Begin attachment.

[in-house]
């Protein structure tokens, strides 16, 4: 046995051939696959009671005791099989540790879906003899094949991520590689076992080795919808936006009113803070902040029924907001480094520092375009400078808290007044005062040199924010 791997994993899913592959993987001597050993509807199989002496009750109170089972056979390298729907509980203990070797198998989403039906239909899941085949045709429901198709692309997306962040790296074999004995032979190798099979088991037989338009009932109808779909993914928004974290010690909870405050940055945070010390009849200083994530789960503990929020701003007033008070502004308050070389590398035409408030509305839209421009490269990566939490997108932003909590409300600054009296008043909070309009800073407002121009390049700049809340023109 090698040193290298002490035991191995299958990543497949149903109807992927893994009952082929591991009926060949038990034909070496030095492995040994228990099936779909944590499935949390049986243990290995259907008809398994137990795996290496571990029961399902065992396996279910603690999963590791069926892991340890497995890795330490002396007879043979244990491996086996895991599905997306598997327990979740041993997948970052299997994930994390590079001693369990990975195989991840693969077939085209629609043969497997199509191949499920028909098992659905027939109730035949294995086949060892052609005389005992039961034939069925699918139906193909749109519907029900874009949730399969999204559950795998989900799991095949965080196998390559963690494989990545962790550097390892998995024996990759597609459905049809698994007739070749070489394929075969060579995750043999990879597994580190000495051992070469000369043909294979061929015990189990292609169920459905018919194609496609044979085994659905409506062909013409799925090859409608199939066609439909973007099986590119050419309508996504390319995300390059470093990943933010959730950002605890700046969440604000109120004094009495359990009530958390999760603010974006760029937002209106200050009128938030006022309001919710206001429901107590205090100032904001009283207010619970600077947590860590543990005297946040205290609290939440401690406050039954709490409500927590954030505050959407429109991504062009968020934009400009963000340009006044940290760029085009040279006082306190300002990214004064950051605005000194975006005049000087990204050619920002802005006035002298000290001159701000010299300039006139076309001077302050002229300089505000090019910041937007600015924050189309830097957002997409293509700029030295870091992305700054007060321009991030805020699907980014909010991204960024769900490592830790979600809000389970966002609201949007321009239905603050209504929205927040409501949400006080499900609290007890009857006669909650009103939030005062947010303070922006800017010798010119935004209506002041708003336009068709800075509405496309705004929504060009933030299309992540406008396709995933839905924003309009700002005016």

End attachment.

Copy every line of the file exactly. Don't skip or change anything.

[in-house]
């Protein structure tokens, strides 16, 4: 046995051939696959009671005791099989540790879906003899094949991520590689076992080795919808936006009113803070902040029924907001480094520092375009400078808290007044005062040199924010 791997994993899913592959993987001597050993509807199989002496009750109170089972056979390298729907509980203990070797198998989403039906239909899941085949045709429901198709692309997306962040790296074999004995032979190798099979088991037989338009009932109808779909993914928004974290010690909870405050940055945070010390009849200083994530789960503990929020701003007033008070502004308050070389590398035409408030509305839209421009490269990566939490997108932003909590409300600054009296008043909070309009800073407002121009390049700049809340023109 090698040193290298002490035991191995299958990543497949149903109807992927893994009952082929591991009926060949038990034909070496030095492995040994228990099936779909944590499935949390049986243990290995259907008809398994137990795996290496571990029961399902065992396996279910603690999963590791069926892991340890497995890795330490002396007879043979244990491996086996895991599905997306598997327990979740041993997948970052299997994930994390590079001693369990990975195989991840693969077939085209629609043969497997199509191949499920028909098992659905027939109730035949294995086949060892052609005389005992039961034939069925699918139906193909749109519907029900874009949730399969999204559950795998989900799991095949965080196998390559963690494989990545962790550097390892998995024996990759597609459905049809698994007739070749070489394929075969060579995750043999990879597994580190000495051992070469000369043909294979061929015990189990292609169920459905018919194609496609044979085994659905409506062909013409799925090859409608199939066609439909973007099986590119050419309508996504390319995300390059470093990943933010959730950002605890700046969440604000109120004094009495359990009530958390999760603010974006760029937002209106200050009128938030006022309001919710206001429901107590205090100032904001009283207010619970600077947590860590543990005297946040205290609290939440401690406050039954709490409500927590954030505050959407429109991504062009968020934009400009963000340009006044940290760029085009040279006082306190300002990214004064950051605005000194975006005049000087990204050619920002802005006035002298000290001159701000010299300039006139076309001077302050002229300089505000090019910041937007600015924050189309830097957002997409293509700029030295870091992305700054007060321009991030805020699907980014909010991204960024769900490592830790979600809000389970966002609201949007321009239905603050209504929205927040409501949400006080499900609290007890009857006669909650009103939030005062947010303070922006800017010798010119935004209506002041708003336009068709800075509405496309705004929504060009933030299309992540406008396709995933839905924003309009700002005016």